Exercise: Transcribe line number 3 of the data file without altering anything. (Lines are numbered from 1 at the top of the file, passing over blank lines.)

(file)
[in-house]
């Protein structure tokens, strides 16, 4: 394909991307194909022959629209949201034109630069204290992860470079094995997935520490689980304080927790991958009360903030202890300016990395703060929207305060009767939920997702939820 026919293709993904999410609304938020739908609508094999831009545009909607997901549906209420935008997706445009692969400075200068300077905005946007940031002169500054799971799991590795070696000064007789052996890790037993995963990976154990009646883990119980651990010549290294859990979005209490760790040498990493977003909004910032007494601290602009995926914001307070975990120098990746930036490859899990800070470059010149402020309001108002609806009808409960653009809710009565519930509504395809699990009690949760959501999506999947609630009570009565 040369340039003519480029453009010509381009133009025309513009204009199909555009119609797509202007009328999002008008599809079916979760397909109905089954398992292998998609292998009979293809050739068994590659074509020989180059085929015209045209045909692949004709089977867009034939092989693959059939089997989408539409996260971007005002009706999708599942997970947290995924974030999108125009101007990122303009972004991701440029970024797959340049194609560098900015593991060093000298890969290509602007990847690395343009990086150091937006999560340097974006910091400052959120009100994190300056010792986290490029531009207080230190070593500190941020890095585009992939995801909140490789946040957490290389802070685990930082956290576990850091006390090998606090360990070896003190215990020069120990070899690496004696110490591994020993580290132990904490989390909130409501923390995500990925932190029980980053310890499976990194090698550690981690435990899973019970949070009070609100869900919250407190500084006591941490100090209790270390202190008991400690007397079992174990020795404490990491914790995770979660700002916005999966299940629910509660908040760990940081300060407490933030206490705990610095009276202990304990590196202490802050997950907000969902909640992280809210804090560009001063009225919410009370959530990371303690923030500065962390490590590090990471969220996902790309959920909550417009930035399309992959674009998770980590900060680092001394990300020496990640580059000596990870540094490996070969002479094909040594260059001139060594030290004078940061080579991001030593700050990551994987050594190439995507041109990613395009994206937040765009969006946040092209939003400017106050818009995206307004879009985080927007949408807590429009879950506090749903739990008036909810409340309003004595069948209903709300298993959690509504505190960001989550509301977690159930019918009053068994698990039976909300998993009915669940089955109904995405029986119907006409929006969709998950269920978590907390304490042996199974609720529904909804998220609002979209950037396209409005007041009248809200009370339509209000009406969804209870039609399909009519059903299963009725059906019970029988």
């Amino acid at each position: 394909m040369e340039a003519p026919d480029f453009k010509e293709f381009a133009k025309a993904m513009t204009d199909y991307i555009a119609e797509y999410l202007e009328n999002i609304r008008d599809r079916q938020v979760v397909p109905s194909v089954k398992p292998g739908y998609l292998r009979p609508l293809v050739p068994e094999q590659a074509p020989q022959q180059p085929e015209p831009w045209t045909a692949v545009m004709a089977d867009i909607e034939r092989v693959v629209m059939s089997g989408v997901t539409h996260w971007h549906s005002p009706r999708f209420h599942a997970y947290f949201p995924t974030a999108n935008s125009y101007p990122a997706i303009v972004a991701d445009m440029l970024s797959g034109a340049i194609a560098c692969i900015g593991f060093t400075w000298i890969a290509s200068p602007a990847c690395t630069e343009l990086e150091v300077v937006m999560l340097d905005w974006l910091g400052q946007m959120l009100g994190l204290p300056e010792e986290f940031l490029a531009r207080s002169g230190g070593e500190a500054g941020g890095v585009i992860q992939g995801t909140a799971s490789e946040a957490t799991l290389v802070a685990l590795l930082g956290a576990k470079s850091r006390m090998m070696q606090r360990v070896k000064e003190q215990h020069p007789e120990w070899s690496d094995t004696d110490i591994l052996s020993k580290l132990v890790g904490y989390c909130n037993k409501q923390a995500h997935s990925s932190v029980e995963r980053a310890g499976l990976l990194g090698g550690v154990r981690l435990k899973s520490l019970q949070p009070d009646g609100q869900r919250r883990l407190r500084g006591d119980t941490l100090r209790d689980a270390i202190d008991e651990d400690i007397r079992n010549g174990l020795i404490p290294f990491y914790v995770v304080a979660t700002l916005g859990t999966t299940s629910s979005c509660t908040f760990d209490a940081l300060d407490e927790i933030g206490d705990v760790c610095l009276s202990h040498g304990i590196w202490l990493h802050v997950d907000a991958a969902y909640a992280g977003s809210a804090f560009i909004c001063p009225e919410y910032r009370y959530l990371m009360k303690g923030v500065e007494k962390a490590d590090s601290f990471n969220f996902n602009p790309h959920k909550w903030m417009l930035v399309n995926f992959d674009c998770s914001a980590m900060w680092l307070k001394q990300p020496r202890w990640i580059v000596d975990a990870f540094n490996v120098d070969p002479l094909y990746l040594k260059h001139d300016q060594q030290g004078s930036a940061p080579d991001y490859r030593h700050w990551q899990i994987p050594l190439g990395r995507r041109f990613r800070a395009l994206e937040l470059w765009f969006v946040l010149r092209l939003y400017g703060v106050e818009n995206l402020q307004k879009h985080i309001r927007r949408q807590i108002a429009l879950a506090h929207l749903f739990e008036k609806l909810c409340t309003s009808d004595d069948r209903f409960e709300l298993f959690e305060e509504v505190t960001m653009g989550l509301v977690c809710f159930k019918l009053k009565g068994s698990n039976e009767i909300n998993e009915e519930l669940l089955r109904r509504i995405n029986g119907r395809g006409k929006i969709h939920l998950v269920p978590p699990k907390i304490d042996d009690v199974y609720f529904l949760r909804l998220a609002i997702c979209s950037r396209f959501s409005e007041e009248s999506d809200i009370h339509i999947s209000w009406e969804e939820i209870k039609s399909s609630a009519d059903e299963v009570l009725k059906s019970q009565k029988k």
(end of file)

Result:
């Amino acid at each position: 394909m040369e340039a003519p026919d480029f453009k010509e293709f381009a133009k025309a993904m513009t204009d199909y991307i555009a119609e797509y999410l202007e009328n999002i609304r008008d599809r079916q938020v979760v397909p109905s194909v089954k398992p292998g739908y998609l292998r009979p609508l293809v050739p068994e094999q590659a074509p020989q022959q180059p085929e015209p831009w045209t045909a692949v545009m004709a089977d867009i909607e034939r092989v693959v629209m059939s089997g989408v997901t539409h996260w971007h549906s005002p009706r999708f209420h599942a997970y947290f949201p995924t974030a999108n935008s125009y101007p990122a997706i303009v972004a991701d445009m440029l970024s797959g034109a340049i194609a560098c692969i900015g593991f060093t400075w000298i890969a290509s200068p602007a990847c690395t630069e343009l990086e150091v300077v937006m999560l340097d905005w974006l910091g400052q946007m959120l009100g994190l204290p300056e010792e986290f940031l490029a531009r207080s002169g230190g070593e500190a500054g941020g890095v585009i992860q992939g995801t909140a799971s490789e946040a957490t799991l290389v802070a685990l590795l930082g956290a576990k470079s850091r006390m090998m070696q606090r360990v070896k000064e003190q215990h020069p007789e120990w070899s690496d094995t004696d110490i591994l052996s020993k580290l132990v890790g904490y989390c909130n037993k409501q923390a995500h997935s990925s932190v029980e995963r980053a310890g499976l990976l990194g090698g550690v154990r981690l435990k899973s520490l019970q949070p009070d009646g609100q869900r919250r883990l407190r500084g006591d119980t941490l100090r209790d689980a270390i202190d008991e651990d400690i007397r079992n010549g174990l020795i404490p290294f990491y914790v995770v304080a979660t700002l916005g859990t999966t299940s629910s979005c509660t908040f760990d209490a940081l300060d407490e927790i933030g206490d705990v760790c610095l009276s202990h040498g304990i590196w202490l990493h802050v997950d907000a991958a969902y909640a992280g977003s809210a804090f560009i909004c001063p009225e919410y910032r009370y959530l990371m009360k303690g923030v500065e007494k962390a490590d590090s601290f990471n969220f996902n602009p790309h959920k909550w903030m417009l930035v399309n995926f992959d674009c998770s914001a980590m900060w680092l307070k001394q990300p020496r202890w990640i580059v000596d975990a990870f540094n490996v120098d070969p002479l094909y990746l040594k260059h001139d300016q060594q030290g004078s930036a940061p080579d991001y490859r030593h700050w990551q899990i994987p050594l190439g990395r995507r041109f990613r800070a395009l994206e937040l470059w765009f969006v946040l010149r092209l939003y400017g703060v106050e818009n995206l402020q307004k879009h985080i309001r927007r949408q807590i108002a429009l879950a506090h929207l749903f739990e008036k609806l909810c409340t309003s009808d004595d069948r209903f409960e709300l298993f959690e305060e509504v505190t960001m653009g989550l509301v977690c809710f159930k019918l009053k009565g068994s698990n039976e009767i909300n998993e009915e519930l669940l089955r109904r509504i995405n029986g119907r395809g006409k929006i969709h939920l998950v269920p978590p699990k907390i304490d042996d009690v199974y609720f529904l949760r909804l998220a609002i997702c979209s950037r396209f959501s409005e007041e009248s999506d809200i009370h339509i999947s209000w009406e969804e939820i209870k039609s399909s609630a009519d059903e299963v009570l009725k059906s019970q009565k029988k």